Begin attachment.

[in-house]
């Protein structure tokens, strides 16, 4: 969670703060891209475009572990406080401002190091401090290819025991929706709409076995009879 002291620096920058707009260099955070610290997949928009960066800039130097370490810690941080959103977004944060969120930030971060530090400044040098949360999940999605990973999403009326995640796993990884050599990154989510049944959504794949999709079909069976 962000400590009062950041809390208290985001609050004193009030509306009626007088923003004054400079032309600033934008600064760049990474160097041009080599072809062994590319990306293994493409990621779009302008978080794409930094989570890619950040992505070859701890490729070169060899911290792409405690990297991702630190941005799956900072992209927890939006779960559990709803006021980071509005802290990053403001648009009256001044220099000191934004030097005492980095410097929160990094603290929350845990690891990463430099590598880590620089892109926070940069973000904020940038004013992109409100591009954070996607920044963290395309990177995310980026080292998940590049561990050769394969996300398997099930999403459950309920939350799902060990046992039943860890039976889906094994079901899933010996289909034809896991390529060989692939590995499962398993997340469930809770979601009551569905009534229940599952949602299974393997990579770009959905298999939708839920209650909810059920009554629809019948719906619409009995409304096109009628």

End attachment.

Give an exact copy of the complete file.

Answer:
[in-house]
């Protein structure tokens, strides 16, 4: 969670703060891209475009572990406080401002190091401090290819025991929706709409076995009879 002291620096920058707009260099955070610290997949928009960066800039130097370490810690941080959103977004944060969120930030971060530090400044040098949360999940999605990973999403009326995640796993990884050599990154989510049944959504794949999709079909069976 962000400590009062950041809390208290985001609050004193009030509306009626007088923003004054400079032309600033934008600064760049990474160097041009080599072809062994590319990306293994493409990621779009302008978080794409930094989570890619950040992505070859701890490729070169060899911290792409405690990297991702630190941005799956900072992209927890939006779960559990709803006021980071509005802290990053403001648009009256001044220099000191934004030097005492980095410097929160990094603290929350845990690891990463430099590598880590620089892109926070940069973000904020940038004013992109409100591009954070996607920044963290395309990177995310980026080292998940590049561990050769394969996300398997099930999403459950309920939350799902060990046992039943860890039976889906094994079901899933010996289909034809896991390529060989692939590995499962398993997340469930809770979601009551569905009534229940599952949602299974393997990579770009959905298999939708839920209650909810059920009554629809019948719906619409009995409304096109009628």